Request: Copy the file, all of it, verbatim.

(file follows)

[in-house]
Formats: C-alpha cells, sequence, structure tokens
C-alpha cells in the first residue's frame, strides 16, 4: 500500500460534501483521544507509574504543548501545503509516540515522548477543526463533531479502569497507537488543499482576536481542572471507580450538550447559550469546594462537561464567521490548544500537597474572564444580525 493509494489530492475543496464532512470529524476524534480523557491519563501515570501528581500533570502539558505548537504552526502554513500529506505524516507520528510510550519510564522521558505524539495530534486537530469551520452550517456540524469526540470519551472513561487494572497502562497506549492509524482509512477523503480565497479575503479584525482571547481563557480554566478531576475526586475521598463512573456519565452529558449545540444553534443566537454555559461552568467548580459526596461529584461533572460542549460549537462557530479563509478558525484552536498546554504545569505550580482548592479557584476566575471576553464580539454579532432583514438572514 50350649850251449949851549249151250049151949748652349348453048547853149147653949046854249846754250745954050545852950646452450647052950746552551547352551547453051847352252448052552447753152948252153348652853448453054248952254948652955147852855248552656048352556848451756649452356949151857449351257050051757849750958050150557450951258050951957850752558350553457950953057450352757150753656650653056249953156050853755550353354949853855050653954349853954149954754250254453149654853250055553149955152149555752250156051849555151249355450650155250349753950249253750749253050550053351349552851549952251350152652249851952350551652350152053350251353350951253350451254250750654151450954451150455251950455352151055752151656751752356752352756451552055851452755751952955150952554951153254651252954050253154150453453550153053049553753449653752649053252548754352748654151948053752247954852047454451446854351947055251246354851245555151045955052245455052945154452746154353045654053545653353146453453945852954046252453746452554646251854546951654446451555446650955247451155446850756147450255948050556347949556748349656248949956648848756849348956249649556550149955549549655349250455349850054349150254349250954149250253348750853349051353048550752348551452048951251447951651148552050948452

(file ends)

[in-house]
Formats: C-alpha cells, sequence, structure tokens
C-alpha cells in the first residue's frame, strides 16, 4: 500500500460534501483521544507509574504543548501545503509516540515522548477543526463533531479502569497507537488543499482576536481542572471507580450538550447559550469546594462537561464567521490548544500537597474572564444580525 493509494489530492475543496464532512470529524476524534480523557491519563501515570501528581500533570502539558505548537504552526502554513500529506505524516507520528510510550519510564522521558505524539495530534486537530469551520452550517456540524469526540470519551472513561487494572497502562497506549492509524482509512477523503480565497479575503479584525482571547481563557480554566478531576475526586475521598463512573456519565452529558449545540444553534443566537454555559461552568467548580459526596461529584461533572460542549460549537462557530479563509478558525484552536498546554504545569505550580482548592479557584476566575471576553464580539454579532432583514438572514 50350649850251449949851549249151250049151949748652349348453048547853149147653949046854249846754250745954050545852950646452450647052950746552551547352551547453051847352252448052552447753152948252153348652853448453054248952254948652955147852855248552656048352556848451756649452356949151857449351257050051757849750958050150557450951258050951957850752558350553457950953057450352757150753656650653056249953156050853755550353354949853855050653954349853954149954754250254453149654853250055553149955152149555752250156051849555151249355450650155250349753950249253750749253050550053351349552851549952251350152652249851952350551652350152053350251353350951253350451254250750654151450954451150455251950455352151055752151656751752356752352756451552055851452755751952955150952554951153254651252954050253154150453453550153053049553753449653752649053252548754352748654151948053752247954852047454451446854351947055251246354851245555151045955052245455052945154452746154353045654053545653353146453453945852954046252453746452554646251854546951654446451555446650955247451155446850756147450255948050556347949556748349656248949956648848756849348956249649556550149955549549655349250455349850054349150254349250954149250253348750853349051353048550752348551452048951251447951651148552050948452